Why can't animals understand people?

Why can't animals speak?

Good question, but are they really not speaking?
Imagine a room with all sorts of animals. What kind of noise would they make? A single bleating, barking, screaming, neighing, cackling, cooing, beeping, mooing, croaking, grunting ...
If one were to try to translate parts of this confusion of noises, one would find, for example: "Don't come any closer", "This is my area", "Attention enemy", "What are you pretty". We assume that this type of communication among animals does not go much further. For this reason, one does not say, for example, that animals talk to each other, they just communicate.
Talking to one another, that is, using an articulated language, has so far only been peculiar to the human species.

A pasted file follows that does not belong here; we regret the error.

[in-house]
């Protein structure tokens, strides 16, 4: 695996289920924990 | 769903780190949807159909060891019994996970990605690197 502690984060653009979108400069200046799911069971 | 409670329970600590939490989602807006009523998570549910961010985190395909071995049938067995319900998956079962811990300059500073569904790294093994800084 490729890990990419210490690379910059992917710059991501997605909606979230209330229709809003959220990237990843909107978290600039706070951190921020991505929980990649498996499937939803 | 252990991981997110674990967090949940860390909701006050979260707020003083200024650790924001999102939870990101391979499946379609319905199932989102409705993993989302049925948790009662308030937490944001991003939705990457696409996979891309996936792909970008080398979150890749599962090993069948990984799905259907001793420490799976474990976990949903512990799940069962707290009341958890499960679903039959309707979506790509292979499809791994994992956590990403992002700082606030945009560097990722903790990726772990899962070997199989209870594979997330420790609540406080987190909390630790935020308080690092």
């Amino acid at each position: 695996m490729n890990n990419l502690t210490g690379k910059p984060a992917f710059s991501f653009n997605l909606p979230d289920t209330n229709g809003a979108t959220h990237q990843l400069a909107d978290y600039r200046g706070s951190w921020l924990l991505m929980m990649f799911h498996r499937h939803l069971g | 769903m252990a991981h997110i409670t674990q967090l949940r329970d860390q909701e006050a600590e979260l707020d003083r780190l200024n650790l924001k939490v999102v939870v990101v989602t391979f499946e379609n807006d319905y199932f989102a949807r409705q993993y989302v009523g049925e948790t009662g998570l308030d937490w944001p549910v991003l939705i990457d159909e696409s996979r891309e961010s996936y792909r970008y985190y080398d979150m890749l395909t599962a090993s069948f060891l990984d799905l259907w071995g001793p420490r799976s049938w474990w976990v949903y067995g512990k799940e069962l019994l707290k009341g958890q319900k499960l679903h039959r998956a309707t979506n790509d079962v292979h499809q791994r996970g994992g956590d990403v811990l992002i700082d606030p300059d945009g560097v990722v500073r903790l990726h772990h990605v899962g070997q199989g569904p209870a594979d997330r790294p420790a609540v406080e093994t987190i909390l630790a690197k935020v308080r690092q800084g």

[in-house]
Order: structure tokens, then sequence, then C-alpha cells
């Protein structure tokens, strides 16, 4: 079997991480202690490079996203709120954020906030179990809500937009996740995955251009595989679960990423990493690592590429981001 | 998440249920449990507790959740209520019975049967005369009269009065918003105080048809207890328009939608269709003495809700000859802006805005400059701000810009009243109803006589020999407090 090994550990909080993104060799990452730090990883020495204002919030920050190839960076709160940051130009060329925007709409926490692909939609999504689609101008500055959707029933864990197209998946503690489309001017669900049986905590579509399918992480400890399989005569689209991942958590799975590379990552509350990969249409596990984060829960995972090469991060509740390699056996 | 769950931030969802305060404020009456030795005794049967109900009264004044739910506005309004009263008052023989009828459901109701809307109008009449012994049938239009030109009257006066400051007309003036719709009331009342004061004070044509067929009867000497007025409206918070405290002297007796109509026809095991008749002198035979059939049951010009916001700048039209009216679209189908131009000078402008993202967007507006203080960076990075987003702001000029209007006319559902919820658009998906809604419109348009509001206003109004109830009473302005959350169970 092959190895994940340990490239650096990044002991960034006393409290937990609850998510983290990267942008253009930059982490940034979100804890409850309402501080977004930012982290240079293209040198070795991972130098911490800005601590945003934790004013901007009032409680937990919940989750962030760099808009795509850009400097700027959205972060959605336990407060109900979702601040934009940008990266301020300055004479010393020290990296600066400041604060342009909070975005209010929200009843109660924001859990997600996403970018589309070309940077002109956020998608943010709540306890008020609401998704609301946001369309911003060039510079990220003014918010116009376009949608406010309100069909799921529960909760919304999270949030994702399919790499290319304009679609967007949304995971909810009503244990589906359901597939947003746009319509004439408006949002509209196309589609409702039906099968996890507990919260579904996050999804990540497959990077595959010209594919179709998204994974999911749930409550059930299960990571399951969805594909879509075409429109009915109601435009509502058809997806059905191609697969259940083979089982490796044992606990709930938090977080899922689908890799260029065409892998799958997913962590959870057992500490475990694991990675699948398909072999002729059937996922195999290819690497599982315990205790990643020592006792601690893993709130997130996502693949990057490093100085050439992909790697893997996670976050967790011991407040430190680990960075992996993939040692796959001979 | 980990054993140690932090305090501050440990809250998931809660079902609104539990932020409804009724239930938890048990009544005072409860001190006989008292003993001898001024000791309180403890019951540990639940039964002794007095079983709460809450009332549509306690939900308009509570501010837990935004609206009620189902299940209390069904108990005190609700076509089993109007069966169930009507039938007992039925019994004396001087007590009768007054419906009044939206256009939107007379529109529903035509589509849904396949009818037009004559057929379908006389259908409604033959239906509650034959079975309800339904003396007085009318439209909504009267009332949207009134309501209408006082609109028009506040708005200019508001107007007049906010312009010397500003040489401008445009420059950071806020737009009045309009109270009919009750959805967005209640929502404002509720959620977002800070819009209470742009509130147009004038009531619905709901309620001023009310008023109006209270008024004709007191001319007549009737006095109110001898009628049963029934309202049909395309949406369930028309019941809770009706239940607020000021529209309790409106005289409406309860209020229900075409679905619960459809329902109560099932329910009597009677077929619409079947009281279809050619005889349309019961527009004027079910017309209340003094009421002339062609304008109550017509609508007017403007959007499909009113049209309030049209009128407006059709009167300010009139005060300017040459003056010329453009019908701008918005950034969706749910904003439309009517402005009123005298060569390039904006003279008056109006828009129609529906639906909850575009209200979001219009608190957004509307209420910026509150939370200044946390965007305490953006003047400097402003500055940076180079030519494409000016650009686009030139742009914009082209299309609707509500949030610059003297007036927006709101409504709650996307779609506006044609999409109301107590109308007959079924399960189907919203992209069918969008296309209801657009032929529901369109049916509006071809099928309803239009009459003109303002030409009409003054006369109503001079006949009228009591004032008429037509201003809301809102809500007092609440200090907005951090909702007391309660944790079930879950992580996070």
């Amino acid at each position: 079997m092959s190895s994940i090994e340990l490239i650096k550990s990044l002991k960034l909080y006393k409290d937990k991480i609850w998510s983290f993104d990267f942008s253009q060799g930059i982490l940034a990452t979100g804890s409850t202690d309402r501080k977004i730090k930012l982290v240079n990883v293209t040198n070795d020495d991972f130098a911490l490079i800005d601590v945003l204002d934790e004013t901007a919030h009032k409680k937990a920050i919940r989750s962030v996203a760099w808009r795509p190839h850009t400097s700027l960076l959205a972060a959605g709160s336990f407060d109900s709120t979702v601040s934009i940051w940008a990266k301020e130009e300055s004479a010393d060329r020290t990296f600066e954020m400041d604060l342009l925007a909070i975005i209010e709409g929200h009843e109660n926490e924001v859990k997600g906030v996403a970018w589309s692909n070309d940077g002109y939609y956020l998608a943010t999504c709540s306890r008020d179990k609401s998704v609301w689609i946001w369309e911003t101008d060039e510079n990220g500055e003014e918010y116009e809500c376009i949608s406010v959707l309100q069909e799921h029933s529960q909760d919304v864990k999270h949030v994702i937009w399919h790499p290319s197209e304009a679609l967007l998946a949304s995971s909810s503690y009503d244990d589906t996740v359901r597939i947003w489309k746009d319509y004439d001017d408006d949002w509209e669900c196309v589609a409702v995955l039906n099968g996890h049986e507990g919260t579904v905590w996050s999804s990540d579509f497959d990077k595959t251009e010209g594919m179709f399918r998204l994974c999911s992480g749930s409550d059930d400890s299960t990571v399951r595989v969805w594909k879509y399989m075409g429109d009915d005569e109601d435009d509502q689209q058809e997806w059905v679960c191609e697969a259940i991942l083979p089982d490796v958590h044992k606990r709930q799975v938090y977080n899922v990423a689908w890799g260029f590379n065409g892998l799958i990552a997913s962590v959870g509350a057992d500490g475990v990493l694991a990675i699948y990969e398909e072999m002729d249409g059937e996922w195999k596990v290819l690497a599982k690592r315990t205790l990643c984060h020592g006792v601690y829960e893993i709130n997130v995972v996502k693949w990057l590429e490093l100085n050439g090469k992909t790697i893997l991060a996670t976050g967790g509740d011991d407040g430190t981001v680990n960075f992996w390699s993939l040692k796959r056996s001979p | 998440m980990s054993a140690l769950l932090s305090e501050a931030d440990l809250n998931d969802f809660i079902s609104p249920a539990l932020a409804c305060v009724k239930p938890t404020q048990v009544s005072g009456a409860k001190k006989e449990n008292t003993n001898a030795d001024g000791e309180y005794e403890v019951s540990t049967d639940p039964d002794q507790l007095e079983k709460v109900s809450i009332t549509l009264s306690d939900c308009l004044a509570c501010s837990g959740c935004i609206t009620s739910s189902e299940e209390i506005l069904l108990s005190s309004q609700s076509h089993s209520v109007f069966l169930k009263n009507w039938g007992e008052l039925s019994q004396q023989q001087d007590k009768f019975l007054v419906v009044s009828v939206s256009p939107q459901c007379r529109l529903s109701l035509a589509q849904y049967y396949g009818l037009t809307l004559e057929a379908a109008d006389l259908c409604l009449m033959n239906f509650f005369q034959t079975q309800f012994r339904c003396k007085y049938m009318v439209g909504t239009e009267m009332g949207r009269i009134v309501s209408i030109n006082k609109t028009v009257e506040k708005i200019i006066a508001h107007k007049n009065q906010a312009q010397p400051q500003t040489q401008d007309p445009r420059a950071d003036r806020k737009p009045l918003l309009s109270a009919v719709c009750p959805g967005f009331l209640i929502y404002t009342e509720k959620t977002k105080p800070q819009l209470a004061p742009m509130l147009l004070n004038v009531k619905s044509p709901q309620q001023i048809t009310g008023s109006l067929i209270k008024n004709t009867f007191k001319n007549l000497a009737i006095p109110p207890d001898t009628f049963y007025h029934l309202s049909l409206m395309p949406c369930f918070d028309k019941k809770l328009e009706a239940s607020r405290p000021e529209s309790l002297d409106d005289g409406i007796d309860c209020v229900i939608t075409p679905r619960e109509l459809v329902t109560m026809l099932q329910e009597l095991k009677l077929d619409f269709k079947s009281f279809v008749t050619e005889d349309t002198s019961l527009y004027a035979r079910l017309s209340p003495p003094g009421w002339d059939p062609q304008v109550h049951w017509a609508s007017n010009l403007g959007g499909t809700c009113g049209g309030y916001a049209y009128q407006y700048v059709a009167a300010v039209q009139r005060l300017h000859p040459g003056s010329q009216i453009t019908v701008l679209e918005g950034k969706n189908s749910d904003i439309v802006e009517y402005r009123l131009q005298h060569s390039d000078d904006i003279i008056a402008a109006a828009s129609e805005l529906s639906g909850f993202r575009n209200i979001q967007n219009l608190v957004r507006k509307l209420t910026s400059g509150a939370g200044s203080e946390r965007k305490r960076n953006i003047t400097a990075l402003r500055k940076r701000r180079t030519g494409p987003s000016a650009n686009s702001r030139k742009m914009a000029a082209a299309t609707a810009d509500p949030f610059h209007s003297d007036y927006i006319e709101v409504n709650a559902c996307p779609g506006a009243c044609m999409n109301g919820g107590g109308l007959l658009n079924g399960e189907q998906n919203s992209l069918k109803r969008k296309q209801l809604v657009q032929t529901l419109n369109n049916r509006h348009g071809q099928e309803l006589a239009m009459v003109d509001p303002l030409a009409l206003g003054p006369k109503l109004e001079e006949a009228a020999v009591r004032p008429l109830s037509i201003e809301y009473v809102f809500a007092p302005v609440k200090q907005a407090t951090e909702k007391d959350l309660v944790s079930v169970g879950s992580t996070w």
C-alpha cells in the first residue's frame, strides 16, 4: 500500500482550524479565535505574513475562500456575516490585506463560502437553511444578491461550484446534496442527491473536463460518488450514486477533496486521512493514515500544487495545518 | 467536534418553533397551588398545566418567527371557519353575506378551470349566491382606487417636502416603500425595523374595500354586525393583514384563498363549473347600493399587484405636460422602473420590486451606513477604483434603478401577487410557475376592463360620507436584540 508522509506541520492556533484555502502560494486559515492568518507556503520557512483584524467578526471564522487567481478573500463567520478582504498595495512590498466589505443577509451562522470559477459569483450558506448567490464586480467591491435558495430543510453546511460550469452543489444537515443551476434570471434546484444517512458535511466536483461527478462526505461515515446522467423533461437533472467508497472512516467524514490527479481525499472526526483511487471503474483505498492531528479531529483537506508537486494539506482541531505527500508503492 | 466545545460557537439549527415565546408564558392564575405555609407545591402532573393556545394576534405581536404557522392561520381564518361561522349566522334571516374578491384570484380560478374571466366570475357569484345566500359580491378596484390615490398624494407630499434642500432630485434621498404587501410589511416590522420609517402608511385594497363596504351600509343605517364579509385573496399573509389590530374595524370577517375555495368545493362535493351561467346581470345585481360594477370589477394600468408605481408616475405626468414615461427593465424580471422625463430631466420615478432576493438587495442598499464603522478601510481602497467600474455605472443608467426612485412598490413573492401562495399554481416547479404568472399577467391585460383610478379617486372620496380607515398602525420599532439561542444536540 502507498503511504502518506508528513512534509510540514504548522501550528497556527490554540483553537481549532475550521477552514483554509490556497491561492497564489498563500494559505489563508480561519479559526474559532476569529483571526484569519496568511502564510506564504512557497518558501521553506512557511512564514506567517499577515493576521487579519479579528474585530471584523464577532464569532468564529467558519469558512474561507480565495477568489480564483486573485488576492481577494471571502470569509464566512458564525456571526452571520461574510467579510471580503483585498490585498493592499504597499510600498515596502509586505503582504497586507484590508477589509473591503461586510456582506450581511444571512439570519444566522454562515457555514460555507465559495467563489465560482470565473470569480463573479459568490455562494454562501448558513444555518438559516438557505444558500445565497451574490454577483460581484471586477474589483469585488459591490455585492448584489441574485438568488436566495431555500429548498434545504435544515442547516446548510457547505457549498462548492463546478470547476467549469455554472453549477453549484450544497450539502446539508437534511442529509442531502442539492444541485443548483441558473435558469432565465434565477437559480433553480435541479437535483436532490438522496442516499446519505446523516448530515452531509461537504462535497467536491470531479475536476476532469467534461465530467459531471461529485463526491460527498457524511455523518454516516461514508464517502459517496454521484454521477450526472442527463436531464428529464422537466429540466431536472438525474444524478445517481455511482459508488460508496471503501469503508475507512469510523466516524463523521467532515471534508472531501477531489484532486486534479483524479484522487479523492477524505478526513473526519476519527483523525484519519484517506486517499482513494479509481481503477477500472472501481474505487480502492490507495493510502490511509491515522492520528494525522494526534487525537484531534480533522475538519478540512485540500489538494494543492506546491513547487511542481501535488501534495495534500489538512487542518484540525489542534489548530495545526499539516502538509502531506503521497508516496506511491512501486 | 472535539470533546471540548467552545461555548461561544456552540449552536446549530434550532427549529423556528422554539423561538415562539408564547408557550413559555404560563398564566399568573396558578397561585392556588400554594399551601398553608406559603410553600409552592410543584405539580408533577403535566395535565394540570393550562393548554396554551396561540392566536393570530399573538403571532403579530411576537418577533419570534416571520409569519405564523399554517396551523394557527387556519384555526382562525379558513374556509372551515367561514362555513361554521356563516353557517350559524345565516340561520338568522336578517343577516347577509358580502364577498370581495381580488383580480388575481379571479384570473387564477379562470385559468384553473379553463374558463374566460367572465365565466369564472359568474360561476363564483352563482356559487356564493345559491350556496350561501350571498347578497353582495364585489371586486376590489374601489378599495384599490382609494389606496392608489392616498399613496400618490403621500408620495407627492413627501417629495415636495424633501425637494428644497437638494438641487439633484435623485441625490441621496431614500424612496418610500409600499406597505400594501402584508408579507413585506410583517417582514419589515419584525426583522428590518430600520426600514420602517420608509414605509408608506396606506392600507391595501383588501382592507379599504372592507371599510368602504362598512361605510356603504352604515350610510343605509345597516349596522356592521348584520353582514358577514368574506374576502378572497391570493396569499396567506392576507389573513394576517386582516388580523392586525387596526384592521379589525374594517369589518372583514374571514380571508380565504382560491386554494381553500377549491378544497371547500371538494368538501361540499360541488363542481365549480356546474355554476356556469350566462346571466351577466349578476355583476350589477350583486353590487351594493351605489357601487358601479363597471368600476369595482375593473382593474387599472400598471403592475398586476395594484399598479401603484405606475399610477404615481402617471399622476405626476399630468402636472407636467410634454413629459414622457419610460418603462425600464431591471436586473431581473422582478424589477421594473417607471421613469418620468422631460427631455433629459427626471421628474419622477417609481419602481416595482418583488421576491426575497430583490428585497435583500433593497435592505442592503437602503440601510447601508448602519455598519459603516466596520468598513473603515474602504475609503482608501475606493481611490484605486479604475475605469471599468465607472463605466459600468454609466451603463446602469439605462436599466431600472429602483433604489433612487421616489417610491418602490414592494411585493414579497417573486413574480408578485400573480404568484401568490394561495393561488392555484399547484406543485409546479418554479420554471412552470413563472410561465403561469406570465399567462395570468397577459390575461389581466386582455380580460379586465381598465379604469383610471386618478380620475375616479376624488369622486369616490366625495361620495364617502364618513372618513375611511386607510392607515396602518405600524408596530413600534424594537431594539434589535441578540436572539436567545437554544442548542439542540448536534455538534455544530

But what do we have that animals don't?
First, you need one voice-forming apparatus. This is made up of: the lungs, muscles, the larynx, the throat, the nasal cavities, the vocal cords, the soft palate, the tongue and the lips. The higher larynx in monkeys could be a reason for the lack of speech.
Second, you need one well developed brain. Two areas in the brain are particularly important for language: the Broca and Wernicke areas. The Broca area is responsible for generating the spoken words and the Wernicke area is for understanding the words. Both areas are not identical in humans and animals. This could be another reason why animals cannot speak like humans.
In addition, scientists did a few years ago gene found that affects language ability. This gene enables humans, unlike animals, to form words.
Despite all this knowledge, scientists cannot say exactly why humans have the ability to speak and animals do not.
But if you too are convinced that your dog or cat actually has a lot more to say, you could become a behavioral scientist to unravel the secrets of animal communication.